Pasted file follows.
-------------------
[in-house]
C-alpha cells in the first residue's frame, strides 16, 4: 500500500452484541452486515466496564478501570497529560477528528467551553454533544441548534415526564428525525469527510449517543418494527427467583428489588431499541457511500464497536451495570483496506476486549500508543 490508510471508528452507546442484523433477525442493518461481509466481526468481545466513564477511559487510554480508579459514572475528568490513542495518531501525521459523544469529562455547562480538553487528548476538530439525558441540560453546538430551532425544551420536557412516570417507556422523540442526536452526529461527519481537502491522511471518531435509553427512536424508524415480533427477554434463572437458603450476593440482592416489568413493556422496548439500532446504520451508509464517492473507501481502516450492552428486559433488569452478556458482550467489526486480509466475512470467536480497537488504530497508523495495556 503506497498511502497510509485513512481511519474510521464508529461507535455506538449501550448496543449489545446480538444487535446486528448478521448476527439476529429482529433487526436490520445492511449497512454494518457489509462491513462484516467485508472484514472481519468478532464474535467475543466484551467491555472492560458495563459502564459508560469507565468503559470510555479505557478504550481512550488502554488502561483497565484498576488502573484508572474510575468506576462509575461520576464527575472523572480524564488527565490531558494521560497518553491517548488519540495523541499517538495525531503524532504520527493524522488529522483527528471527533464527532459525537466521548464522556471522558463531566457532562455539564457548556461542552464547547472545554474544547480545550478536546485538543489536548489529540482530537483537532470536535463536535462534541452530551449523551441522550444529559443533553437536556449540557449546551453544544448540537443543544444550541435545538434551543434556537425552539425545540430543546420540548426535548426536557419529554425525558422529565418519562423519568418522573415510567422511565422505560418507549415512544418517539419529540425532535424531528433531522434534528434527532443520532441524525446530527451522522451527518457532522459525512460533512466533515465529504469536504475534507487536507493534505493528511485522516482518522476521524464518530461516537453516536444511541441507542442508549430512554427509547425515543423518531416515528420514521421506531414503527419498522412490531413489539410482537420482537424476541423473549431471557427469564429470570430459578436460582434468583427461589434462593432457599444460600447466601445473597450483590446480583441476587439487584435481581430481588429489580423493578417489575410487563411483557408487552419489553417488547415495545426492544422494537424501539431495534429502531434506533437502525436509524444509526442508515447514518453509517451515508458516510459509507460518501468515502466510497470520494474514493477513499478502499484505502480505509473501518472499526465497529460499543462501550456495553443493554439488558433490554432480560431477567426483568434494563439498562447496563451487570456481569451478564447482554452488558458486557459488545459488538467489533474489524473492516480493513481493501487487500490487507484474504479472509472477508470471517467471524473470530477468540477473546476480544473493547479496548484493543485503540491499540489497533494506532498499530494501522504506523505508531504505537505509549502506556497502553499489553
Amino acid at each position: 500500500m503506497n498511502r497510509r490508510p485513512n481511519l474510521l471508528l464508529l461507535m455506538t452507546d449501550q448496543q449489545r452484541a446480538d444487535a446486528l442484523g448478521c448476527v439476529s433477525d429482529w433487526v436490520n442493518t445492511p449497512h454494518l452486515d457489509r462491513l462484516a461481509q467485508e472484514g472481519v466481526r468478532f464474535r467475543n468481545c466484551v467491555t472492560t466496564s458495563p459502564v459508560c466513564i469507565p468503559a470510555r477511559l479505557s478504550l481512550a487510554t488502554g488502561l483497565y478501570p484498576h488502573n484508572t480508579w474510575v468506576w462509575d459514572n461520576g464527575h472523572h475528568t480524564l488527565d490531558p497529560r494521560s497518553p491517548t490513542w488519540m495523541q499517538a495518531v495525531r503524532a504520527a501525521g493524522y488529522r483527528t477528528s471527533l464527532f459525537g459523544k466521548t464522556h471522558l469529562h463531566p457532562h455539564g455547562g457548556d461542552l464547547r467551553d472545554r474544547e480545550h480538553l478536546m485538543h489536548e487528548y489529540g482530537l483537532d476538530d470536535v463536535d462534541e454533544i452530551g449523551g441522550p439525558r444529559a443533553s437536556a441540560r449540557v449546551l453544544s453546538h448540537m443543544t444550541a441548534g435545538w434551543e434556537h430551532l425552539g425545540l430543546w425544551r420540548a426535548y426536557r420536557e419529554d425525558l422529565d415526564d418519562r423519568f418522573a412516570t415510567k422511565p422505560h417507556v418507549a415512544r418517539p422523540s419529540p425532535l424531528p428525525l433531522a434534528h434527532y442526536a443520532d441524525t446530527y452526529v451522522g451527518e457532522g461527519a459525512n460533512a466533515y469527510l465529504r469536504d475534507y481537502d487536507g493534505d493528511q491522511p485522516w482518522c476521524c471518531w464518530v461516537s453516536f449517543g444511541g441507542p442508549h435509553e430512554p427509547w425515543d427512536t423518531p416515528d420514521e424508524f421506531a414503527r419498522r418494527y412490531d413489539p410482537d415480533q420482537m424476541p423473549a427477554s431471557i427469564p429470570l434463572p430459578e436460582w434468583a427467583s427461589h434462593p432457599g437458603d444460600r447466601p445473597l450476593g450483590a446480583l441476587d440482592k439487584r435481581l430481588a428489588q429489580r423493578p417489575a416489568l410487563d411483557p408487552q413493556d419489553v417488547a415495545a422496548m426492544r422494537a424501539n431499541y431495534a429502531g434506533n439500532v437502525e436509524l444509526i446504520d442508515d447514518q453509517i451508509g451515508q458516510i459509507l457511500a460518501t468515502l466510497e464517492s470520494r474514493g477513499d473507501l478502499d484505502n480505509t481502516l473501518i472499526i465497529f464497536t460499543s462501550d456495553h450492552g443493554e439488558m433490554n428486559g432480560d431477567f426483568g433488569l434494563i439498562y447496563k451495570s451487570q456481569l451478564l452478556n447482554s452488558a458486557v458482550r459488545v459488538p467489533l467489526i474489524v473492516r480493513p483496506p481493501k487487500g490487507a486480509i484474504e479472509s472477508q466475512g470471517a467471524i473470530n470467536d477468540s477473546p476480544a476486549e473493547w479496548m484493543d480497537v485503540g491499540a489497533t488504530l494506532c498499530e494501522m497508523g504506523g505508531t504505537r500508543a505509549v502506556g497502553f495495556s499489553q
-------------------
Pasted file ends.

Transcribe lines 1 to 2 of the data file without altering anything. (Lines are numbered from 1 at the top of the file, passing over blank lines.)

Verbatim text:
[in-house]
C-alpha cells in the first residue's frame, strides 16, 4: 500500500452484541452486515466496564478501570497529560477528528467551553454533544441548534415526564428525525469527510449517543418494527427467583428489588431499541457511500464497536451495570483496506476486549500508543 490508510471508528452507546442484523433477525442493518461481509466481526468481545466513564477511559487510554480508579459514572475528568490513542495518531501525521459523544469529562455547562480538553487528548476538530439525558441540560453546538430551532425544551420536557412516570417507556422523540442526536452526529461527519481537502491522511471518531435509553427512536424508524415480533427477554434463572437458603450476593440482592416489568413493556422496548439500532446504520451508509464517492473507501481502516450492552428486559433488569452478556458482550467489526486480509466475512470467536480497537488504530497508523495495556 503506497498511502497510509485513512481511519474510521464508529461507535455506538449501550448496543449489545446480538444487535446486528448478521448476527439476529429482529433487526436490520445492511449497512454494518457489509462491513462484516467485508472484514472481519468478532464474535467475543466484551467491555472492560458495563459502564459508560469507565468503559470510555479505557478504550481512550488502554488502561483497565484498576488502573484508572474510575468506576462509575461520576464527575472523572480524564488527565490531558494521560497518553491517548488519540495523541499517538495525531503524532504520527493524522488529522483527528471527533464527532459525537466521548464522556471522558463531566457532562455539564457548556461542552464547547472545554474544547480545550478536546485538543489536548489529540482530537483537532470536535463536535462534541452530551449523551441522550444529559443533553437536556449540557449546551453544544448540537443543544444550541435545538434551543434556537425552539425545540430543546420540548426535548426536557419529554425525558422529565418519562423519568418522573415510567422511565422505560418507549415512544418517539419529540425532535424531528433531522434534528434527532443520532441524525446530527451522522451527518457532522459525512460533512466533515465529504469536504475534507487536507493534505493528511485522516482518522476521524464518530461516537453516536444511541441507542442508549430512554427509547425515543423518531416515528420514521421506531414503527419498522412490531413489539410482537420482537424476541423473549431471557427469564429470570430459578436460582434468583427461589434462593432457599444460600447466601445473597450483590446480583441476587439487584435481581430481588429489580423493578417489575410487563411483557408487552419489553417488547415495545426492544422494537424501539431495534429502531434506533437502525436509524444509526442508515447514518453509517451515508458516510459509507460518501468515502466510497470520494474514493477513499478502499484505502480505509473501518472499526465497529460499543462501550456495553443493554439488558433490554432480560431477567426483568434494563439498562447496563451487570456481569451478564447482554452488558458486557459488545459488538467489533474489524473492516480493513481493501487487500490487507484474504479472509472477508470471517467471524473470530477468540477473546476480544473493547479496548484493543485503540491499540489497533494506532498499530494501522504506523505508531504505537505509549502506556497502553499489553